Encore did in fact provide a complimentary suite for the mayor and his family, the night before the hotel opened officially to the public, according to Wynn Resorts Vice-President Michael Weaver.

“Mayor DeMaria was not charged for his room on June 22 and his counsel submitted a disclosure of that fact to the Massachusetts State Ethics Commission. Since it opened to the public on June 23 and began charging for rooms, Encore has not offered or permitted any complimentary rooms for any elected official,” Weaver told the Leader Herald.

The mayor – all mayors in the commonwealth and municipal officials – are required to pay personally or from their campaign account for such a suite or for any gratuity given to him over $50.

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More black eyes for Encore

By Josh Resnek

Do you know anyone who goes to a casino or hotel intending to start a fight on the gaming floor?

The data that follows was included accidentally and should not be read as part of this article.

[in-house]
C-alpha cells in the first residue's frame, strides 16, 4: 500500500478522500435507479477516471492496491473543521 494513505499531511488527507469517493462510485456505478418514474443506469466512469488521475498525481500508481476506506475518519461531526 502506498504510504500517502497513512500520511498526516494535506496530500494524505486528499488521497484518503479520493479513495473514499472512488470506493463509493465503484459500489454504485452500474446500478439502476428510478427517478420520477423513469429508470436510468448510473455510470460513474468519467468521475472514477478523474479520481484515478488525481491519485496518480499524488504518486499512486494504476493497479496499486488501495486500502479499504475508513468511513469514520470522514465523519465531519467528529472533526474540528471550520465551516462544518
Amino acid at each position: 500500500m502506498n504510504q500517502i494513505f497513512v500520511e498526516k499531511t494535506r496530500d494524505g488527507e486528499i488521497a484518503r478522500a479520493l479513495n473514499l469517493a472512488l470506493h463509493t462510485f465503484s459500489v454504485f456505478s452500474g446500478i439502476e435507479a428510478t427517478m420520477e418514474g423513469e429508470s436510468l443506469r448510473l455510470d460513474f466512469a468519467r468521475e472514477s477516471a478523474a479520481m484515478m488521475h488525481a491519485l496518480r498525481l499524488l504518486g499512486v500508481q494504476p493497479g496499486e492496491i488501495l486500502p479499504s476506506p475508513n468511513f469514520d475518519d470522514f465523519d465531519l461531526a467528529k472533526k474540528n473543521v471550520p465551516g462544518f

I don’t.

Frankly, the idea of fighting inside a casino is as alien to me as fighting in public anywhere.

Last weekend, several folks showed up at the Encore Casino who were headed for very different and difficult experiences.

To be perfectly honest, there was no way for the Encore operators to stop what happened over the weekend.

It is, after all, impossible to police people bent on creating havoc in places meant for fun.

Saturday night, two State Police troopers and an Everett police officer were injured in separate chaotic scenes leading to the tasering and arrest of one man and the arrest of another.

Around 2 a.m. Saturday night, a man identified as Brandon Wangoon, 25, of Brockton was being led from the gaming floor by Encore security when he became irate and aggressive.

When police arrived, he apparently took it to another level and violently attacked the police.

A trooper used a stun gun to disable Wangoon and to handcuff him. Wangoon again became assaultive, according to police, and had to be tackled.

A trooper struck his head taking down Wangoon and was taken to Massachusetts General Hospital where it was reported he had suffered a concussion.